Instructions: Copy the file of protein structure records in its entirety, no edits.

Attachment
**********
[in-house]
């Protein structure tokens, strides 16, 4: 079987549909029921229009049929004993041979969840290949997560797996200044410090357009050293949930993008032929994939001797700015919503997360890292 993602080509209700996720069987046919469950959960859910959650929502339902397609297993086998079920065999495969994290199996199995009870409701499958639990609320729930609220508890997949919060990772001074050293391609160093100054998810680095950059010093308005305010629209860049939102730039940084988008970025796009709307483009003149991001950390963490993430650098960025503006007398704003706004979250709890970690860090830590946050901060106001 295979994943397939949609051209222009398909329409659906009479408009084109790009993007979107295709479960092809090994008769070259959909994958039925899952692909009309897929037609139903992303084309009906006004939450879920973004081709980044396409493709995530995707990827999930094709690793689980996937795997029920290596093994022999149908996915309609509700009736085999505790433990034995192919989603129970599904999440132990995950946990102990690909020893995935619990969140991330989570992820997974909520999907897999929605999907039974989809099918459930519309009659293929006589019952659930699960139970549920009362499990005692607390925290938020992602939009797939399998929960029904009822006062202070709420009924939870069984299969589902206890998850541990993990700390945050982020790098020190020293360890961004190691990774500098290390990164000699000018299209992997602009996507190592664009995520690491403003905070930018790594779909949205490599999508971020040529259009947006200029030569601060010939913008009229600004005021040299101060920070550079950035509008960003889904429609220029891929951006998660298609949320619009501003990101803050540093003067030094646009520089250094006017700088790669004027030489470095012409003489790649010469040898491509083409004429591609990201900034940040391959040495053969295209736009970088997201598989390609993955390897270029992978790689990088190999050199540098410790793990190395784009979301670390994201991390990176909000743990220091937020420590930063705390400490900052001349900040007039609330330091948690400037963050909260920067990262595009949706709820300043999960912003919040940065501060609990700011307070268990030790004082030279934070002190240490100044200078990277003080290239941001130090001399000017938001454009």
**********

[in-house]
């Protein structure tokens, strides 16, 4: 079987549909029921229009049929004993041979969840290949997560797996200044410090357009050293949930993008032929994939001797700015919503997360890292 993602080509209700996720069987046919469950959960859910959650929502339902397609297993086998079920065999495969994290199996199995009870409701499958639990609320729930609220508890997949919060990772001074050293391609160093100054998810680095950059010093308005305010629209860049939102730039940084988008970025796009709307483009003149991001950390963490993430650098960025503006007398704003706004979250709890970690860090830590946050901060106001 295979994943397939949609051209222009398909329409659906009479408009084109790009993007979107295709479960092809090994008769070259959909994958039925899952692909009309897929037609139903992303084309009906006004939450879920973004081709980044396409493709995530995707990827999930094709690793689980996937795997029920290596093994022999149908996915309609509700009736085999505790433990034995192919989603129970599904999440132990995950946990102990690909020893995935619990969140991330989570992820997974909520999907897999929605999907039974989809099918459930519309009659293929006589019952659930699960139970549920009362499990005692607390925290938020992602939009797939399998929960029904009822006062202070709420009924939870069984299969589902206890998850541990993990700390945050982020790098020190020293360890961004190691990774500098290390990164000699000018299209992997602009996507190592664009995520690491403003905070930018790594779909949205490599999508971020040529259009947006200029030569601060010939913008009229600004005021040299101060920070550079950035509008960003889904429609220029891929951006998660298609949320619009501003990101803050540093003067030094646009520089250094006017700088790669004027030489470095012409003489790649010469040898491509083409004429591609990201900034940040391959040495053969295209736009970088997201598989390609993955390897270029992978790689990088190999050199540098410790793990190395784009979301670390994201991390990176909000743990220091937020420590930063705390400490900052001349900040007039609330330091948690400037963050909260920067990262595009949706709820300043999960912003919040940065501060609990700011307070268990030790004082030279934070002190240490100044200078990277003080290239941001130090001399000017938001454009």